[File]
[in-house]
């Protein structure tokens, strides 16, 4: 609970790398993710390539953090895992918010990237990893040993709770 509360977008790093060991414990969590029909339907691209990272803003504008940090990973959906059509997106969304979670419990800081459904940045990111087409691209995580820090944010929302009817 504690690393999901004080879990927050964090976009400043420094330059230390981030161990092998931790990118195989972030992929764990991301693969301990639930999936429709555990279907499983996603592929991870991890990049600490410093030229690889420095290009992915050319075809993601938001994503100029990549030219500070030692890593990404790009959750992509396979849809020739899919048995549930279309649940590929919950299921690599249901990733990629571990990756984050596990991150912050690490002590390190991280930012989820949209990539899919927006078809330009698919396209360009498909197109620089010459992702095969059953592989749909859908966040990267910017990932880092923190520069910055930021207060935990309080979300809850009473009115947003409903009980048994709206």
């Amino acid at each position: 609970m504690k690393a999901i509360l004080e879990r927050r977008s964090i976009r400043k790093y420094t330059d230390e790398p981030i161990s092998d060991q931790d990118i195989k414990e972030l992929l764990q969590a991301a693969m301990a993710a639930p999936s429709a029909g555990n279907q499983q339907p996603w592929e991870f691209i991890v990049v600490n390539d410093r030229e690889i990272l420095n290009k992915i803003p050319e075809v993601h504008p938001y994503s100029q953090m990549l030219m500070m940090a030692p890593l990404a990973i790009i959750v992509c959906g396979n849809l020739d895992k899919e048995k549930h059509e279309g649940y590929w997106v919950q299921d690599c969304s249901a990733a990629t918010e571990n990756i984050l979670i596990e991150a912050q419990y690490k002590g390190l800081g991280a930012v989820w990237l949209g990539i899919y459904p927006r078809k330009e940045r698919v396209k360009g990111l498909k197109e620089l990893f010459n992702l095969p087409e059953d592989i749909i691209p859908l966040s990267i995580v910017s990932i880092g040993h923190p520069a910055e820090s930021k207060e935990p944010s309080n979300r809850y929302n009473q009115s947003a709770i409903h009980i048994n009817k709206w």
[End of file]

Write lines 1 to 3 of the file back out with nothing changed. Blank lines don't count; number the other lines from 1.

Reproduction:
[in-house]
């Protein structure tokens, strides 16, 4: 609970790398993710390539953090895992918010990237990893040993709770 509360977008790093060991414990969590029909339907691209990272803003504008940090990973959906059509997106969304979670419990800081459904940045990111087409691209995580820090944010929302009817 504690690393999901004080879990927050964090976009400043420094330059230390981030161990092998931790990118195989972030992929764990991301693969301990639930999936429709555990279907499983996603592929991870991890990049600490410093030229690889420095290009992915050319075809993601938001994503100029990549030219500070030692890593990404790009959750992509396979849809020739899919048995549930279309649940590929919950299921690599249901990733990629571990990756984050596990991150912050690490002590390190991280930012989820949209990539899919927006078809330009698919396209360009498909197109620089010459992702095969059953592989749909859908966040990267910017990932880092923190520069910055930021207060935990309080979300809850009473009115947003409903009980048994709206």
């Amino acid at each position: 609970m504690k690393a999901i509360l004080e879990r927050r977008s964090i976009r400043k790093y420094t330059d230390e790398p981030i161990s092998d060991q931790d990118i195989k414990e972030l992929l764990q969590a991301a693969m301990a993710a639930p999936s429709a029909g555990n279907q499983q339907p996603w592929e991870f691209i991890v990049v600490n390539d410093r030229e690889i990272l420095n290009k992915i803003p050319e075809v993601h504008p938001y994503s100029q953090m990549l030219m500070m940090a030692p890593l990404a990973i790009i959750v992509c959906g396979n849809l020739d895992k899919e048995k549930h059509e279309g649940y590929w997106v919950q299921d690599c969304s249901a990733a990629t918010e571990n990756i984050l979670i596990e991150a912050q419990y690490k002590g390190l800081g991280a930012v989820w990237l949209g990539i899919y459904p927006r078809k330009e940045r698919v396209k360009g990111l498909k197109e620089l990893f010459n992702l095969p087409e059953d592989i749909i691209p859908l966040s990267i995580v910017s990932i880092g040993h923190p520069a910055e820090s930021k207060e935990p944010s309080n979300r809850y929302n009473q009115s947003a709770i409903h009980i048994n009817k709206w």